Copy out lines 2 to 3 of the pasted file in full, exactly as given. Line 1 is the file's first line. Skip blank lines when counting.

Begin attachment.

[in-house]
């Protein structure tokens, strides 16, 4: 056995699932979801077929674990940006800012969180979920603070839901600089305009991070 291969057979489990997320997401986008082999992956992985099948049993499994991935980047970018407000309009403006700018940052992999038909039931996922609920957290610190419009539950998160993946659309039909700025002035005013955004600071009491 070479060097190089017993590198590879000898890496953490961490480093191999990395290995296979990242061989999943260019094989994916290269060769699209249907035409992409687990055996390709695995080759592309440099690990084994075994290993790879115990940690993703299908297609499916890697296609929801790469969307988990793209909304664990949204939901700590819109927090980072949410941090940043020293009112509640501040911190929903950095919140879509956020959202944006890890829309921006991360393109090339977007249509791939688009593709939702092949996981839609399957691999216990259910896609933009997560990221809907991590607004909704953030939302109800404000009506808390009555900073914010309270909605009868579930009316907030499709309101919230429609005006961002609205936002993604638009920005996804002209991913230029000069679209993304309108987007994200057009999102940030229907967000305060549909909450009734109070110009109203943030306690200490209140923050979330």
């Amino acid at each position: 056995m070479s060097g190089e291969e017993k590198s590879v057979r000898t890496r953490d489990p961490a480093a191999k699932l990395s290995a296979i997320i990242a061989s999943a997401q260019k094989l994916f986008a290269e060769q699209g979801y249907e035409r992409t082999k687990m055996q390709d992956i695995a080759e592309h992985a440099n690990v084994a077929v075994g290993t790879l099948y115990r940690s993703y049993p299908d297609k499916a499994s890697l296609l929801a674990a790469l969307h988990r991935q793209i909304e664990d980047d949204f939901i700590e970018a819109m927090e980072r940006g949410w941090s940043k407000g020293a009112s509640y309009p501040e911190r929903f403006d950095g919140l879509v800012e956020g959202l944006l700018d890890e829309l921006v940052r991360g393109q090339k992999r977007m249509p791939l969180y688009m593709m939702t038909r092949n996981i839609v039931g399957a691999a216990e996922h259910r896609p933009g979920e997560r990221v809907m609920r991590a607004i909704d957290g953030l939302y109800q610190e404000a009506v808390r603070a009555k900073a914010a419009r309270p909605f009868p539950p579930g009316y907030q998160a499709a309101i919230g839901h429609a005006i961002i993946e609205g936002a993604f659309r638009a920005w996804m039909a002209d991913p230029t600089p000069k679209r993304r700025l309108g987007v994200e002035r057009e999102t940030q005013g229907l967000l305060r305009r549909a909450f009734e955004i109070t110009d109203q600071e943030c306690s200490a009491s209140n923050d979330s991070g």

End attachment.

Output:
């Protein structure tokens, strides 16, 4: 056995699932979801077929674990940006800012969180979920603070839901600089305009991070 291969057979489990997320997401986008082999992956992985099948049993499994991935980047970018407000309009403006700018940052992999038909039931996922609920957290610190419009539950998160993946659309039909700025002035005013955004600071009491 070479060097190089017993590198590879000898890496953490961490480093191999990395290995296979990242061989999943260019094989994916290269060769699209249907035409992409687990055996390709695995080759592309440099690990084994075994290993790879115990940690993703299908297609499916890697296609929801790469969307988990793209909304664990949204939901700590819109927090980072949410941090940043020293009112509640501040911190929903950095919140879509956020959202944006890890829309921006991360393109090339977007249509791939688009593709939702092949996981839609399957691999216990259910896609933009997560990221809907991590607004909704953030939302109800404000009506808390009555900073914010309270909605009868579930009316907030499709309101919230429609005006961002609205936002993604638009920005996804002209991913230029000069679209993304309108987007994200057009999102940030229907967000305060549909909450009734109070110009109203943030306690200490209140923050979330």
């Amino acid at each position: 056995m070479s060097g190089e291969e017993k590198s590879v057979r000898t890496r953490d489990p961490a480093a191999k699932l990395s290995a296979i997320i990242a061989s999943a997401q260019k094989l994916f986008a290269e060769q699209g979801y249907e035409r992409t082999k687990m055996q390709d992956i695995a080759e592309h992985a440099n690990v084994a077929v075994g290993t790879l099948y115990r940690s993703y049993p299908d297609k499916a499994s890697l296609l929801a674990a790469l969307h988990r991935q793209i909304e664990d980047d949204f939901i700590e970018a819109m927090e980072r940006g949410w941090s940043k407000g020293a009112s509640y309009p501040e911190r929903f403006d950095g919140l879509v800012e956020g959202l944006l700018d890890e829309l921006v940052r991360g393109q090339k992999r977007m249509p791939l969180y688009m593709m939702t038909r092949n996981i839609v039931g399957a691999a216990e996922h259910r896609p933009g979920e997560r990221v809907m609920r991590a607004i909704d957290g953030l939302y109800q610190e404000a009506v808390r603070a009555k900073a914010a419009r309270p909605f009868p539950p579930g009316y907030q998160a499709a309101i919230g839901h429609a005006i961002i993946e609205g936002a993604f659309r638009a920005w996804m039909a002209d991913p230029t600089p000069k679209r993304r700025l309108g987007v994200e002035r057009e999102t940030q005013g229907l967000l305060r305009r549909a909450f009734e955004i109070t110009d109203q600071e943030c306690s200490a009491s209140n923050d979330s991070g």